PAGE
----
Though there is no legal requirement in Colorado that landlords provide window shades, all of my clients have agreed to provide window coverings or curtain rods. Most provide simple slatted blinds, however some of the houses I manage have higher-end window treatments. Also, a few units I manage have a combination of blinds and curtain rods where the tenant is expected to provide the drapes.
There are a lot of cheapo curtain rods available, so when I have a need to get curtain rods for a window in a rental I aim to get the non-retractable, solid kind, such as a 1″ diameter wood rod.
Types of Window Shades
In regard to blinds, typically I order metal slatted blinds of a thicker gauge than the basic gauge, though sometimes I have maintenance guys buy plastic blinds off the hardware store shelf and cut them to fit.
A few times I’ve installed cellular shades in rental windows. They are nicer looking and they help with heat retention in the winter and cool retention in the summer. But depending on how rough your tenants are when they open and close the blinds, they are a bit more delicate than the slatted blinds.
Sliding Glass Door Shades
For sliding doors, I am moving away from the vertical blinds. They are easy to break, especially if a person tries to slide the whole bank of slats over before turning open the blinds. For a sliding door I supply either a good curtain rod or I get two horizontal blinds, one to cover each panel of the sliding door, mounted on one head rail.
Cleaning Window Shades
Window blinds can be time-consuming to clean. After years of experimenting with different solutions, my current modus operandi is that dirty blinds are one of the few things that I am okay turning over to a new tenant with the caveat that they can turn them back dirty, within reason, at the end of their lease.
I dislike garbage disposals with a burning passion. They seem to be mostly a phenomenon in the United States. But dear ones, life elsewhere without a garbage disposal is just fine. In rentals I manage that don’t have garbage disposals-which comprise about 1/3 of all the units I manage, in 12 years I’ve had about 3 clogged sink drains. For the remaining 2/3 of the units I manage that have garbage disposals I get about one maintenance call per month on average about a clogged disposal!
Ninety-nine percent of the time when a disposal jams it’s due to user error.
When a tenant reports a jammed disposal I refer them to online videos that instruct how to unjam a disposal and I let them know that if I have to send maintenance that the bill will be on them, unless we discover that the disposal is just old and worn out. In that case I remove the disposal all together and replace with normal drain pipes. Tenants don’t like this, but I help them to understand that disposals are not essential and are prone to having issues. And I suggest that they keep a small dish next to the sink for debris.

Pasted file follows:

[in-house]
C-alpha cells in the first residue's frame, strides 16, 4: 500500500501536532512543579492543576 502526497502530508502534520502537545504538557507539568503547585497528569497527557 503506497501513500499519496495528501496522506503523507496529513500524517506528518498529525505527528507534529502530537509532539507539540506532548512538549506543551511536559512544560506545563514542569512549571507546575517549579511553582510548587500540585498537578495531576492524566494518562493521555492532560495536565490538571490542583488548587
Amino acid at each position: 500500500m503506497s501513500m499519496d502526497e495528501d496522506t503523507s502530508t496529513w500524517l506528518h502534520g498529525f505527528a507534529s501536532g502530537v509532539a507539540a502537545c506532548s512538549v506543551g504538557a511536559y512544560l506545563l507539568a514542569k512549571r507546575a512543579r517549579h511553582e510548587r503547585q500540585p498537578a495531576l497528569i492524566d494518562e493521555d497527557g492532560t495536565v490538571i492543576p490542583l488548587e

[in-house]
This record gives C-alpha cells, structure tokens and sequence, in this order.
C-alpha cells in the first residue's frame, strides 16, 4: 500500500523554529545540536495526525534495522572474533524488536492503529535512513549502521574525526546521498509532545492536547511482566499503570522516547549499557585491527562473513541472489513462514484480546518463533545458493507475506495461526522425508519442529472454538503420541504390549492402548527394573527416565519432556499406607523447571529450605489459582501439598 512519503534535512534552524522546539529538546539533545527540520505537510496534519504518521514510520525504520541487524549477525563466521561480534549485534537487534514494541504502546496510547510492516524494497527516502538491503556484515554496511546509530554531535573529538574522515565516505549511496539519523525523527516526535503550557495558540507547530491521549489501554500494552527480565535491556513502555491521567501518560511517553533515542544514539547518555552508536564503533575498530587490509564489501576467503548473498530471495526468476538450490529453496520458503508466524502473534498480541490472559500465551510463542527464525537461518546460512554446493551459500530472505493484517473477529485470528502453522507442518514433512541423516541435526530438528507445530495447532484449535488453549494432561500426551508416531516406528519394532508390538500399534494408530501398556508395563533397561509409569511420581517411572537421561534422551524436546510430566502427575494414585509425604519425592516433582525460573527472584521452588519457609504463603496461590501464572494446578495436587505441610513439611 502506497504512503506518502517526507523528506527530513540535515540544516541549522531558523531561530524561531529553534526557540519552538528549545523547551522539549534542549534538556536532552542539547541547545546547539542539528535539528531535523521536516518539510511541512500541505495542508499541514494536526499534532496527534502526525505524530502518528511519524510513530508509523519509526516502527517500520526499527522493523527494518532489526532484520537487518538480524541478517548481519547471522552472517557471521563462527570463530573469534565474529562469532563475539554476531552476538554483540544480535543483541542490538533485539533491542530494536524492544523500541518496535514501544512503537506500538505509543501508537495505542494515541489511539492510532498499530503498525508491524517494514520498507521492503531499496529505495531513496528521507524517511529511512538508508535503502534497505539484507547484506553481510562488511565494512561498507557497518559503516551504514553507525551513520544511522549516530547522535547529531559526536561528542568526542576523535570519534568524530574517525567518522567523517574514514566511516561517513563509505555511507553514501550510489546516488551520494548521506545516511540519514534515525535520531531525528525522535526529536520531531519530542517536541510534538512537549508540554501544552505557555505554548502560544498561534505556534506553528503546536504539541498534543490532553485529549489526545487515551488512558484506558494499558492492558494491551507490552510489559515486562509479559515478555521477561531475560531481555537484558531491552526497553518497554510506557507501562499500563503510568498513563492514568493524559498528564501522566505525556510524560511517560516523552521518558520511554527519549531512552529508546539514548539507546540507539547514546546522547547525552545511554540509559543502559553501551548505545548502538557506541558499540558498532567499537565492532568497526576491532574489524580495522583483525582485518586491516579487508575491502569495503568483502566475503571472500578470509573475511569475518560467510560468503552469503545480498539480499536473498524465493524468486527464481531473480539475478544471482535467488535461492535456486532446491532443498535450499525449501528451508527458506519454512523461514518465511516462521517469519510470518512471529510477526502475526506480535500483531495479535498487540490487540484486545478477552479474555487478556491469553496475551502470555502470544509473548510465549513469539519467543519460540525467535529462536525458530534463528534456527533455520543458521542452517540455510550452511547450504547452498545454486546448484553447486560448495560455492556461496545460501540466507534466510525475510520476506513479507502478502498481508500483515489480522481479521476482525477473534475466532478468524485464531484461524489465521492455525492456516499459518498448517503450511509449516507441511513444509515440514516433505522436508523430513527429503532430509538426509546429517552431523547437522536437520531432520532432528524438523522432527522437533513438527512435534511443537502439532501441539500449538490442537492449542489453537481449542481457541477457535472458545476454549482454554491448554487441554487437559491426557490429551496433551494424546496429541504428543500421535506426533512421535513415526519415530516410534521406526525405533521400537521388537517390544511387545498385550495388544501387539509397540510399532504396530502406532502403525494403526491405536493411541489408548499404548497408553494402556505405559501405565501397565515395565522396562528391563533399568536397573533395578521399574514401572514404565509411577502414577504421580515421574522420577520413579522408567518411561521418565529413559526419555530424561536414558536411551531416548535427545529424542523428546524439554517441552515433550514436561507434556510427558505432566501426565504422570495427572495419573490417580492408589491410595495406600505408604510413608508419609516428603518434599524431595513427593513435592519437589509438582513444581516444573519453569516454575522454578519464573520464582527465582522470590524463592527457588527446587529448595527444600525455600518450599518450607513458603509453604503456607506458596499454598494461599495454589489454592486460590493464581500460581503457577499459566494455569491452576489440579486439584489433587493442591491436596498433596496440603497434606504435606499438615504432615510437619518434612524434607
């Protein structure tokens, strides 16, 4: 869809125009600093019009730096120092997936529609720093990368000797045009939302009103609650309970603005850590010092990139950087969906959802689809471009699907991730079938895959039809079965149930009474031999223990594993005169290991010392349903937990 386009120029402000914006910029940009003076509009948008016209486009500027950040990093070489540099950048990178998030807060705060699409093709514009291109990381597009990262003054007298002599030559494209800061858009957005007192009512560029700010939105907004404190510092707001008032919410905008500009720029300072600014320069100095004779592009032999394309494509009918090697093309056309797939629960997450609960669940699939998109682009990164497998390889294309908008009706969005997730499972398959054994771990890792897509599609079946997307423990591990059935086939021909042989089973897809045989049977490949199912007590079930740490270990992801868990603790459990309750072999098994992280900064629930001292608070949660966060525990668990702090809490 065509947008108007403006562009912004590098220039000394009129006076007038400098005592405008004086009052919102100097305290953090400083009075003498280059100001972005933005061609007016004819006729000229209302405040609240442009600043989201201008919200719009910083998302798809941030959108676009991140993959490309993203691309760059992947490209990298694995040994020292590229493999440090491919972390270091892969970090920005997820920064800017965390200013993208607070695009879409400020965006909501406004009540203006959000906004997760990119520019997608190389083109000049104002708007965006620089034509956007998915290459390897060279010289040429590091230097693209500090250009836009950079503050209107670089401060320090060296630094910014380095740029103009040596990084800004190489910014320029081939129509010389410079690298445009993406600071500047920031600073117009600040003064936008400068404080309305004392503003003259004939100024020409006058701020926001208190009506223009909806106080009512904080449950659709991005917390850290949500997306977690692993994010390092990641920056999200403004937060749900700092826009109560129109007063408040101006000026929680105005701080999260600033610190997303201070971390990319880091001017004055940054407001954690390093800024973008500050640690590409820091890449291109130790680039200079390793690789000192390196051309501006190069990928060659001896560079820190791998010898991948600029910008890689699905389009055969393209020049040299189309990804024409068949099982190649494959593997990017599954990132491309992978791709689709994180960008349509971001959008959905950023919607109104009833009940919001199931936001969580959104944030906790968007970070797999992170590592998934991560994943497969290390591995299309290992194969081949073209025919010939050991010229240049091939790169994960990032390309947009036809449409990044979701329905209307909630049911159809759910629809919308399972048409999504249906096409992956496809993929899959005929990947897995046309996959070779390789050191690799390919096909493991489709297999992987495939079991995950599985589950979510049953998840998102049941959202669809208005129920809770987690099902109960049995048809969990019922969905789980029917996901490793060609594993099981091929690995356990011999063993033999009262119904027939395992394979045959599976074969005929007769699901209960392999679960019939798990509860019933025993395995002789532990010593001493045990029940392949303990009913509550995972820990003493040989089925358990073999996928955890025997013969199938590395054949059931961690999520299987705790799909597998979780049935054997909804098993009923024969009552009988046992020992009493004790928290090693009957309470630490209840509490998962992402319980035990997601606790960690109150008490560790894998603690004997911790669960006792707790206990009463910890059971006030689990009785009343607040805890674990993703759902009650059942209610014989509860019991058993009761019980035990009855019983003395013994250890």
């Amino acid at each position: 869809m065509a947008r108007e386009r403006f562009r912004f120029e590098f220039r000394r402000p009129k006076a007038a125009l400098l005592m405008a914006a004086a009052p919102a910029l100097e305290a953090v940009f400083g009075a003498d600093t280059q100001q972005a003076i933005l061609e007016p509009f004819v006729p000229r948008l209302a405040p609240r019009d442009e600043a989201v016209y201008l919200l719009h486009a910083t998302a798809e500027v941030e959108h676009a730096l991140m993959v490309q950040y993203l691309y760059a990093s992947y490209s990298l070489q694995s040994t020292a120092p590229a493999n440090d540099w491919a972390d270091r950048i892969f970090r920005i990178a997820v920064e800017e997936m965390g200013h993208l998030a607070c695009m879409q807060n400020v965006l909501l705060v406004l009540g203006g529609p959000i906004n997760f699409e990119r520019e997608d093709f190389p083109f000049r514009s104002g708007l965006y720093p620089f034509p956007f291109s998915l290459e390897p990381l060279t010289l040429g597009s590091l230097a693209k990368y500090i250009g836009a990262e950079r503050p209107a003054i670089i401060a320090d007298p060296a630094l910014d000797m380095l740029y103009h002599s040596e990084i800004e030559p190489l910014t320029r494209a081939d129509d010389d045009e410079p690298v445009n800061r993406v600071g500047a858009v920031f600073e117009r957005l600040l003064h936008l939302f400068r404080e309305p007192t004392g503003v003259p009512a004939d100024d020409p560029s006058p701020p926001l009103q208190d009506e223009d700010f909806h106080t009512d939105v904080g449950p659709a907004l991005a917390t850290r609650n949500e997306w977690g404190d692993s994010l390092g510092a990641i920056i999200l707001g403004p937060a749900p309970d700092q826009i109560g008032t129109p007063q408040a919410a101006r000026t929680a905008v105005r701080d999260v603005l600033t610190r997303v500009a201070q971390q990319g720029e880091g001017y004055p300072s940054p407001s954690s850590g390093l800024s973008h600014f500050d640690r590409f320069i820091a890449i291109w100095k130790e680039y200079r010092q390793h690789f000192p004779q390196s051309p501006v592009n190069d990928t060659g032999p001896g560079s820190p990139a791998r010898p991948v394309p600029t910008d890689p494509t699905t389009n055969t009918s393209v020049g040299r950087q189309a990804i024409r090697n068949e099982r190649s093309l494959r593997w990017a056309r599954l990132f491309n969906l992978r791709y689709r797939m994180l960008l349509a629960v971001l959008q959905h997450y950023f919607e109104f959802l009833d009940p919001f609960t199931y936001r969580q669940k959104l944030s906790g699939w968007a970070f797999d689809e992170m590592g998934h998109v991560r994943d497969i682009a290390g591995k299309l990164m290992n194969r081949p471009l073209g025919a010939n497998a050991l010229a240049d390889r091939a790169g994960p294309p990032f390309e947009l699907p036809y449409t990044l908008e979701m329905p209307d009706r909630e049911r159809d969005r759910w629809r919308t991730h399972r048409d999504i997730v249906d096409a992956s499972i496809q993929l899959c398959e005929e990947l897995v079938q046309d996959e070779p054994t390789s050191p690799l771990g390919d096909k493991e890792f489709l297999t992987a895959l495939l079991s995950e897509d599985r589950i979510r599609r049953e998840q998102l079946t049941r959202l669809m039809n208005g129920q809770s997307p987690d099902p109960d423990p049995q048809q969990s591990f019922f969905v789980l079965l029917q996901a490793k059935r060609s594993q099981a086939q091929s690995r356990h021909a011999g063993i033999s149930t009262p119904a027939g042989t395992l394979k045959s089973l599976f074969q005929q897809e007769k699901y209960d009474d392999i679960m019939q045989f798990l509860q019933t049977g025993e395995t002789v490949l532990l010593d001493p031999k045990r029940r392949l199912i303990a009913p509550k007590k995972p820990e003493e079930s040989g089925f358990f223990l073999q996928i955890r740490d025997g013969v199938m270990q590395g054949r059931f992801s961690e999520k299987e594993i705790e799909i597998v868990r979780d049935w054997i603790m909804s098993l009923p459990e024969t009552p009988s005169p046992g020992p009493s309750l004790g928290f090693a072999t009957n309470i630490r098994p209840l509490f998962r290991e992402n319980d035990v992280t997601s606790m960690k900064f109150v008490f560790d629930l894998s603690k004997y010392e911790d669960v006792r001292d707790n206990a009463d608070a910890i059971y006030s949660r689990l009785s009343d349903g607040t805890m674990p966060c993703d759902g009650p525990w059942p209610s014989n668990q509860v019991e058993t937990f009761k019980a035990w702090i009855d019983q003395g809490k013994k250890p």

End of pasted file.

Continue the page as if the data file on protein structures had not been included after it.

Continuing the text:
When removing a disposal I have my maintenance person install a “basket drain” in the opening.
In a world with dwindling resources and growing population, do we really need another electricity-sucking gadget in our homes? I say no way! They were invented in 1927 by an American. The rest of the world and everyone prior to 1927 survived just fine without one. You can too.
Most water heaters die right around 10 – 12 years. For properties with unusual water heaters, such as electric (vs. gas), I recommend pre-emptively replacing a water heater if it has the potential to do damage to units below or other areas if it were to leak. Most water heaters start leaking a little bit before they completely cease to function. Renters can be instructed to check on the water heater periodically, but it’s not a guarantee that they will notice a dying water heater in time before it starts leaking badly. Or becomes in urgent need of repair.
Renters expect not to be without hot water for more than a few days, so when replacement is needed it’s usually done in crisis and in a rush. That’s why I recommend foreseeing any challenges in getting a water heater on short notice and planning ahead.
In my experience for the last 13 years, tank water heaters rarely have issues during their lifespan. But when they do it can be a hassle. I recently had a 3 year old Frigidaire water heater that needed a new part. I called the company to order it and even though I had the model number of the unit they insisted that they also needed its serial number. So I had to go back to the house to get the info.
The next time a single family property I manage needs a new water heater I’m going to see if the client will consider a tankless water heater. They are smaller, and much much much more energy efficient.
Which brings me to a topic for a future blog: the conflict for a landlord in regard to spending money on energy-saving things because the tenants, not the landlord, reap the financial benefit of the improvement. So basically, I have to hope that my clients just want to be good world citizens. Here’s hoping : )